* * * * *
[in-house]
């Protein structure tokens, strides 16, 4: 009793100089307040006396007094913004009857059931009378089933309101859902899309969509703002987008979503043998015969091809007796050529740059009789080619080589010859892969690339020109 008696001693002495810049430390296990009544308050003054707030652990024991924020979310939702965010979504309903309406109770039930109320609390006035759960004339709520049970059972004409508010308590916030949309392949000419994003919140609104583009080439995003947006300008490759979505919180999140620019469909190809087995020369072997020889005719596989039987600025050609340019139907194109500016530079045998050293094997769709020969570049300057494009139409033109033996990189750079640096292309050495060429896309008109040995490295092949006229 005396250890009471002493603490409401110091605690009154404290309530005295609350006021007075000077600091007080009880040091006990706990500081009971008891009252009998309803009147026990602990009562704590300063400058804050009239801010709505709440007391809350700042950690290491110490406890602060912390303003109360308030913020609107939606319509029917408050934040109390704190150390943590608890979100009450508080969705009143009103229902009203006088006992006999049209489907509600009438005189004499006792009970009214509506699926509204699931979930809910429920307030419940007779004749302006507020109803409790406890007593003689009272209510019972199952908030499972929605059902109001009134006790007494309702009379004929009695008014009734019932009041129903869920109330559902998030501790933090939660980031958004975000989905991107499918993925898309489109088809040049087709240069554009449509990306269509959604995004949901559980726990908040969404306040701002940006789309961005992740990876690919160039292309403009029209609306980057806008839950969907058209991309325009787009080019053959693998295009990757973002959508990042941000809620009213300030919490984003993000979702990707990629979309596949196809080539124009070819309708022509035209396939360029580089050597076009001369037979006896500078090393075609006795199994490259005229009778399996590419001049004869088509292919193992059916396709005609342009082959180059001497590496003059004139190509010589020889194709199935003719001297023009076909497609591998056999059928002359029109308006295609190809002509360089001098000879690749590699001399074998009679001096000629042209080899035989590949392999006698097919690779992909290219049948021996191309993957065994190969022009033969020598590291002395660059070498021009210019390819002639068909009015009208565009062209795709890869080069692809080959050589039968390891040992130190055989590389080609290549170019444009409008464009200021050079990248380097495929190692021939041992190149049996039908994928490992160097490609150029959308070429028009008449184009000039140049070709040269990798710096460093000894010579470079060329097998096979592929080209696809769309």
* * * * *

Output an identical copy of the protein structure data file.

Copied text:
[in-house]
């Protein structure tokens, strides 16, 4: 009793100089307040006396007094913004009857059931009378089933309101859902899309969509703002987008979503043998015969091809007796050529740059009789080619080589010859892969690339020109 008696001693002495810049430390296990009544308050003054707030652990024991924020979310939702965010979504309903309406109770039930109320609390006035759960004339709520049970059972004409508010308590916030949309392949000419994003919140609104583009080439995003947006300008490759979505919180999140620019469909190809087995020369072997020889005719596989039987600025050609340019139907194109500016530079045998050293094997769709020969570049300057494009139409033109033996990189750079640096292309050495060429896309008109040995490295092949006229 005396250890009471002493603490409401110091605690009154404290309530005295609350006021007075000077600091007080009880040091006990706990500081009971008891009252009998309803009147026990602990009562704590300063400058804050009239801010709505709440007391809350700042950690290491110490406890602060912390303003109360308030913020609107939606319509029917408050934040109390704190150390943590608890979100009450508080969705009143009103229902009203006088006992006999049209489907509600009438005189004499006792009970009214509506699926509204699931979930809910429920307030419940007779004749302006507020109803409790406890007593003689009272209510019972199952908030499972929605059902109001009134006790007494309702009379004929009695008014009734019932009041129903869920109330559902998030501790933090939660980031958004975000989905991107499918993925898309489109088809040049087709240069554009449509990306269509959604995004949901559980726990908040969404306040701002940006789309961005992740990876690919160039292309403009029209609306980057806008839950969907058209991309325009787009080019053959693998295009990757973002959508990042941000809620009213300030919490984003993000979702990707990629979309596949196809080539124009070819309708022509035209396939360029580089050597076009001369037979006896500078090393075609006795199994490259005229009778399996590419001049004869088509292919193992059916396709005609342009082959180059001497590496003059004139190509010589020889194709199935003719001297023009076909497609591998056999059928002359029109308006295609190809002509360089001098000879690749590699001399074998009679001096000629042209080899035989590949392999006698097919690779992909290219049948021996191309993957065994190969022009033969020598590291002395660059070498021009210019390819002639068909009015009208565009062209795709890869080069692809080959050589039968390891040992130190055989590389080609290549170019444009409008464009200021050079990248380097495929190692021939041992190149049996039908994928490992160097490609150029959308070429028009008449184009000039140049070709040269990798710096460093000894010579470079060329097998096979592929080209696809769309």